Should taxpayers pay for gender realignment surgery for prisoners?

From this story.

A man serving a life sentence in Massachusetts, for murder, is sueing the prison system, saying that not allowing a sex-change operation is cruel and unusual punishment. She (dang, which gender do I use?) has had hormone treatment, laser hair removal and therapy (I believe at the government’s expanse, the article doesn’t specifically say), but still says she is suffering from depression.

I’m not looking for a debate on the whole issue of transgenderism, but just on if the prison system should be paying for it. Would a woman, claiming depression because of bad body self-image, be given plastic surgery, on the taxpayers dime? Are men who lose their hair able to claim anxiety and get transplants? Are these even valid comparisons?

I don’t think they are valid comparisons. I’m all for insurance covering sexual reassignment surgery and making sure that transgendered individuals don’t lose their jobs but I’m not so sure about the state paying for this persons operation.


Oh hell no. Assuming that the state doesn’t pay for non-incarcerated people’s sex change operations, I feel fine about letting the felons among us fend for themselves in this area.

Two questions.

Might not the depression be due to, I don’t know, being in jail?

Would they have to reassign him to a women’s prison after?

I agree with DianaG. The government doesn’t pay for anyone else to have such surgery. No reason to give people incentive to get jailed so they can get it free.

No, the state should not pay for such a procedure. As already pointed out, the state would not pay for this for another non-incarcerated person. The state is obligated to provide solid, basic health care for prisoners. Nothing more. Becoming a ward of the state through your own criminal behavior should not give you an advantage that most people do not have already.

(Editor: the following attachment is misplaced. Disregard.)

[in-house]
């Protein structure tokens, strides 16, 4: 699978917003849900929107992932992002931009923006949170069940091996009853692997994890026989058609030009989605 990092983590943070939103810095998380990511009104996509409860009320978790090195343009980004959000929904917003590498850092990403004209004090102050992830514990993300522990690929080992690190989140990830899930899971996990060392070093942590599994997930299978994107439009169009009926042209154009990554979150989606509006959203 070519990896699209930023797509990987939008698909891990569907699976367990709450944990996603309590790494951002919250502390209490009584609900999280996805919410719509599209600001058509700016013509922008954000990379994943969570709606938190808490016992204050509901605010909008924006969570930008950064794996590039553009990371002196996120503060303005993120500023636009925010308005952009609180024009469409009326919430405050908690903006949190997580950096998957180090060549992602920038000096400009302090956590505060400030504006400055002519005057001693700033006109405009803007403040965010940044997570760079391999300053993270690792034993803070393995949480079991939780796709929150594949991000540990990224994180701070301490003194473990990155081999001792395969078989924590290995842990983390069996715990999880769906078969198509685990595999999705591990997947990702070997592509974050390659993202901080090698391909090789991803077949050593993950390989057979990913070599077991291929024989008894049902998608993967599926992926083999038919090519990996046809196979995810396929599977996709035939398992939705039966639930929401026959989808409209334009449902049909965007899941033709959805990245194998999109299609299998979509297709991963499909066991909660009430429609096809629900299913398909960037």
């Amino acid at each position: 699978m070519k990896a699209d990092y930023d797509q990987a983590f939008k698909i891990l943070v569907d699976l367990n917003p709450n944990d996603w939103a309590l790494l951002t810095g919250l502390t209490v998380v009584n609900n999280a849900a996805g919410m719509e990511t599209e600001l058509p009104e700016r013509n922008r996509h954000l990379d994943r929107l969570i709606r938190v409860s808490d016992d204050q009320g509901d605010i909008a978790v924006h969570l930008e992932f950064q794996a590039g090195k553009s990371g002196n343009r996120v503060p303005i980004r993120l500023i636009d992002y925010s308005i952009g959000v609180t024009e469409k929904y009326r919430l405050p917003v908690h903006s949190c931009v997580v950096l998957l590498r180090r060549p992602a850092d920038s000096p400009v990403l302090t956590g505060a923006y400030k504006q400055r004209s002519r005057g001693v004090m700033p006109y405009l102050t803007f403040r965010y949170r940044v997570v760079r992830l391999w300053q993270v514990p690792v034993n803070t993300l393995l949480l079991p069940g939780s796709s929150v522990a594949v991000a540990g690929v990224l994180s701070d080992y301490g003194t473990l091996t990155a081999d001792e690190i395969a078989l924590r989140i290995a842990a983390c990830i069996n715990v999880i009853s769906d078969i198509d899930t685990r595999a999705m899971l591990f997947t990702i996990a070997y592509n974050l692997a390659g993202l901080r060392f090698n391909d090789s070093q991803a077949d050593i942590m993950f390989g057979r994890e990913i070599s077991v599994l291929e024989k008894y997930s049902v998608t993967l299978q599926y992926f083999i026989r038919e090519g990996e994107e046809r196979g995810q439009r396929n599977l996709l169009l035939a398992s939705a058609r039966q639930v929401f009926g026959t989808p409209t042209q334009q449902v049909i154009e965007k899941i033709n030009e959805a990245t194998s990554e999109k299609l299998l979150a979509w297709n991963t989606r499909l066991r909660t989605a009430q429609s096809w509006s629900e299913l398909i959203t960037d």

But the state won’t pay for my x-rays, either. The reason the state pays for a prison inmate’s x-ray is that the state is preventing inmates from getting a job with health insurance or seeking their own medical care by incarcerating them.They take on the legal role of (essentially) parent, which includes providing necessary medical care. Whether or not gender reassignment surgery is necessary is an issue I think best left to the doctor and the patient.

I don’t like the idea of “the state” telling us what medical procedures *anyone *is entitled to - that way lies bad things in the abortion debate, which is dear to my heart. Medical issues should be between patients and doctors, period.

When the patient is paying for their own medical care, I entirely agree. In fact, I believe that a *law-abiding * citizen on Medicaid is entitled to whatever medical care their doctor prescribes (I believe it, Medicaid does not, and that’s pretty relevant, in my opinion). And believe me, keep your laws off my body is a motto I absolutely live by.

Murderers can fuck right the hell off, though.

So should murders then receive no health care in prision, or just not gender reassignment?

And what about “lesser” criminals? White collar criminals, car-thieves, rapists, drug-users? At what point of criminality must we tell the prisoner to “fuck right the hell off?”